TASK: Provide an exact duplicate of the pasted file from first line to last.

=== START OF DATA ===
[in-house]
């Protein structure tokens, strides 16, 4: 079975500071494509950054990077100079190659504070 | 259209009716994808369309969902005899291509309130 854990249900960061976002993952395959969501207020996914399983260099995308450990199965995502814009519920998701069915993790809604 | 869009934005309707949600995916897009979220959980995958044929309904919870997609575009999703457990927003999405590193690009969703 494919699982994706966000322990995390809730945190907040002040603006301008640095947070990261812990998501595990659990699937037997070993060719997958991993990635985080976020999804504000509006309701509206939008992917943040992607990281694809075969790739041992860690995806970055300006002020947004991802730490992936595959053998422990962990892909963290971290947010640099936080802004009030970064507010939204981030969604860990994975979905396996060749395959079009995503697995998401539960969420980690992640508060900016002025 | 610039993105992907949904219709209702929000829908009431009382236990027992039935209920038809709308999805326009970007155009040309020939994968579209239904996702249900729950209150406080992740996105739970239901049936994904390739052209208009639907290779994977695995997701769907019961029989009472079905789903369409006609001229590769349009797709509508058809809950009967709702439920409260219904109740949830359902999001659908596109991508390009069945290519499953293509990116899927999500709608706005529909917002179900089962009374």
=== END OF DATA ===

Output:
[in-house]
């Protein structure tokens, strides 16, 4: 079975500071494509950054990077100079190659504070 | 259209009716994808369309969902005899291509309130 854990249900960061976002993952395959969501207020996914399983260099995308450990199965995502814009519920998701069915993790809604 | 869009934005309707949600995916897009979220959980995958044929309904919870997609575009999703457990927003999405590193690009969703 494919699982994706966000322990995390809730945190907040002040603006301008640095947070990261812990998501595990659990699937037997070993060719997958991993990635985080976020999804504000509006309701509206939008992917943040992607990281694809075969790739041992860690995806970055300006002020947004991802730490992936595959053998422990962990892909963290971290947010640099936080802004009030970064507010939204981030969604860990994975979905396996060749395959079009995503697995998401539960969420980690992640508060900016002025 | 610039993105992907949904219709209702929000829908009431009382236990027992039935209920038809709308999805326009970007155009040309020939994968579209239904996702249900729950209150406080992740996105739970239901049936994904390739052209208009639907290779994977695995997701769907019961029989009472079905789903369409006609001229590769349009797709509508058809809950009967709702439920409260219904109740949830359902999001659908596109991508390009069945290519499953293509990116899927999500709608706005529909917002179900089962009374």